"Today's discourse around trans people invokes a fear around children and gender-affirming treatment, and teaching about gender identity in school," she explained. 

She pointed out that much of the public discourse on trans people is centered on a theory called "social contagion," which argues that exposure to any trans people or concepts of gender identity causes kids to identify as trans to be more popular among their peers. 

This theory has been popularized in recent years, most notably by a now-retracted 2023 study, which concluded that children were suddenly identifying as trans with no prior evidence of gender dysphoria. The study's findings were based on surveys of parents recruited from anti-trans forums. Multiple prominent accounts on social media sites like X have also repeated the theory. However, a 2022 study found no evidence to support it.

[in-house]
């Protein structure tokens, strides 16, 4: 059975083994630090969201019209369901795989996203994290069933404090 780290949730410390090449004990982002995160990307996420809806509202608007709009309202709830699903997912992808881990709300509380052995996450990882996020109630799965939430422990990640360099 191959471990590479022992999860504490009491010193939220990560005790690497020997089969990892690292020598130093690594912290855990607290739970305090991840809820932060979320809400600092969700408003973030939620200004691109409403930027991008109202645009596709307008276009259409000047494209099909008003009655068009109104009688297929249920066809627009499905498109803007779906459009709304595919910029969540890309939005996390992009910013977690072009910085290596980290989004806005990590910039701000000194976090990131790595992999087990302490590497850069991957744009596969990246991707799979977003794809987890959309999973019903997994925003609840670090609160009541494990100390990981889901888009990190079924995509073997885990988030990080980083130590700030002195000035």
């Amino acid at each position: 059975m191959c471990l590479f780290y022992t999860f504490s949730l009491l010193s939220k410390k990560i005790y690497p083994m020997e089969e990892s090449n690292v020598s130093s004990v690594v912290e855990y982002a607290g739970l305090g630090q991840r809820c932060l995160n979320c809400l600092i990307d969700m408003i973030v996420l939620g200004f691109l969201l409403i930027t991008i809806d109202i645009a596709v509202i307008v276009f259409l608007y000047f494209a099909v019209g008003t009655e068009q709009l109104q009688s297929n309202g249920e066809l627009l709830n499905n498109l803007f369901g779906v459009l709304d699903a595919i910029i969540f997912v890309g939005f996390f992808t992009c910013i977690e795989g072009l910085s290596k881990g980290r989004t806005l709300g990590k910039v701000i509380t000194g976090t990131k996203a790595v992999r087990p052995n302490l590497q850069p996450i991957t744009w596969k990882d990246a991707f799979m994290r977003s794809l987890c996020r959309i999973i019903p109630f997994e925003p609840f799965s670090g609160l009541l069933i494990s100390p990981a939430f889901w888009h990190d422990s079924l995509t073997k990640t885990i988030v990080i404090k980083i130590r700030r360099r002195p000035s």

"The fear of the rise in teens seeking gender-affirming treatment, and possible future regret and detransitioners has been evoked to restrict gender-affirming treatment for people under 25 in many countries, among them Sweden, Finland, Norway, and the U.K.," Kulseth added. 

Mallory Moore is a researcher at Trans Safety Network, a research collective advocating against institutional harms faced by the trans community in the U.K. Their research on the growth in transphobic hate speech in the U.K. points to Christian evangelical and far-right hate groups with strong links to similar groups in the U.S. as being the main drivers.